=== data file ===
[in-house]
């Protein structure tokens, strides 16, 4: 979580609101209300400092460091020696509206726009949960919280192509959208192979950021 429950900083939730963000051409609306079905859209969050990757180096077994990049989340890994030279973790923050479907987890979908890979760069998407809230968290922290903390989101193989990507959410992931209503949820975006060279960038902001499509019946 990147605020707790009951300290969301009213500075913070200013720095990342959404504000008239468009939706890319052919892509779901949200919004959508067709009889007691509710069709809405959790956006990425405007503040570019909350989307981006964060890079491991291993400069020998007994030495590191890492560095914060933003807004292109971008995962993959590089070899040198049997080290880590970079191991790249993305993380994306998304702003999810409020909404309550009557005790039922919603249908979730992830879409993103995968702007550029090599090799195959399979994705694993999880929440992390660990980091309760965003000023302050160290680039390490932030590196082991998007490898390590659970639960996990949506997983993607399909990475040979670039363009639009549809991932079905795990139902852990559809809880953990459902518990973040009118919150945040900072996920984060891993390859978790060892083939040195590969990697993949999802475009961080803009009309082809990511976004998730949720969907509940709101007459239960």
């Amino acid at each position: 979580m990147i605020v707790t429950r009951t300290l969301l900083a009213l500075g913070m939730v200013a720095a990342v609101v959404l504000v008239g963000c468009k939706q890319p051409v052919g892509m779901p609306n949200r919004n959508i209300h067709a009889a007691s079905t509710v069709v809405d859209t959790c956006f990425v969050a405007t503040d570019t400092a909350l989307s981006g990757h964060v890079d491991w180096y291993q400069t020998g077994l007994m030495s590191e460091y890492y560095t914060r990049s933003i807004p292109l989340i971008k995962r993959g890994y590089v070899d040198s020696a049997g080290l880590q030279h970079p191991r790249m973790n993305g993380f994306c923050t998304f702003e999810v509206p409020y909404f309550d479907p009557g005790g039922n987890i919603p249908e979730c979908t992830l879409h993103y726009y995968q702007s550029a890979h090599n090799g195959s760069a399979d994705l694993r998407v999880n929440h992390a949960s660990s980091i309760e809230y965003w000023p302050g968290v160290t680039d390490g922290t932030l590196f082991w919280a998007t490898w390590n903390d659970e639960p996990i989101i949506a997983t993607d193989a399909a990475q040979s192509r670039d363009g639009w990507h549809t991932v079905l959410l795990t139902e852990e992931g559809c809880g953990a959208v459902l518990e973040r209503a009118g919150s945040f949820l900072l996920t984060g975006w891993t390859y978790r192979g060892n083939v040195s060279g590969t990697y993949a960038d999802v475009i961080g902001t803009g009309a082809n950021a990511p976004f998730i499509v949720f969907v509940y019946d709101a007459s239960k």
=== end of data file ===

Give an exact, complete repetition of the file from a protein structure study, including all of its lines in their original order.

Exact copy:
[in-house]
């Protein structure tokens, strides 16, 4: 979580609101209300400092460091020696509206726009949960919280192509959208192979950021 429950900083939730963000051409609306079905859209969050990757180096077994990049989340890994030279973790923050479907987890979908890979760069998407809230968290922290903390989101193989990507959410992931209503949820975006060279960038902001499509019946 990147605020707790009951300290969301009213500075913070200013720095990342959404504000008239468009939706890319052919892509779901949200919004959508067709009889007691509710069709809405959790956006990425405007503040570019909350989307981006964060890079491991291993400069020998007994030495590191890492560095914060933003807004292109971008995962993959590089070899040198049997080290880590970079191991790249993305993380994306998304702003999810409020909404309550009557005790039922919603249908979730992830879409993103995968702007550029090599090799195959399979994705694993999880929440992390660990980091309760965003000023302050160290680039390490932030590196082991998007490898390590659970639960996990949506997983993607399909990475040979670039363009639009549809991932079905795990139902852990559809809880953990459902518990973040009118919150945040900072996920984060891993390859978790060892083939040195590969990697993949999802475009961080803009009309082809990511976004998730949720969907509940709101007459239960």
């Amino acid at each position: 979580m990147i605020v707790t429950r009951t300290l969301l900083a009213l500075g913070m939730v200013a720095a990342v609101v959404l504000v008239g963000c468009k939706q890319p051409v052919g892509m779901p609306n949200r919004n959508i209300h067709a009889a007691s079905t509710v069709v809405d859209t959790c956006f990425v969050a405007t503040d570019t400092a909350l989307s981006g990757h964060v890079d491991w180096y291993q400069t020998g077994l007994m030495s590191e460091y890492y560095t914060r990049s933003i807004p292109l989340i971008k995962r993959g890994y590089v070899d040198s020696a049997g080290l880590q030279h970079p191991r790249m973790n993305g993380f994306c923050t998304f702003e999810v509206p409020y909404f309550d479907p009557g005790g039922n987890i919603p249908e979730c979908t992830l879409h993103y726009y995968q702007s550029a890979h090599n090799g195959s760069a399979d994705l694993r998407v999880n929440h992390a949960s660990s980091i309760e809230y965003w000023p302050g968290v160290t680039d390490g922290t932030l590196f082991w919280a998007t490898w390590n903390d659970e639960p996990i989101i949506a997983t993607d193989a399909a990475q040979s192509r670039d363009g639009w990507h549809t991932v079905l959410l795990t139902e852990e992931g559809c809880g953990a959208v459902l518990e973040r209503a009118g919150s945040f949820l900072l996920t984060g975006w891993t390859y978790r192979g060892n083939v040195s060279g590969t990697y993949a960038d999802v475009i961080g902001t803009g009309a082809n950021a990511p976004f998730i499509v949720f969907v509940y019946d709101a007459s239960k």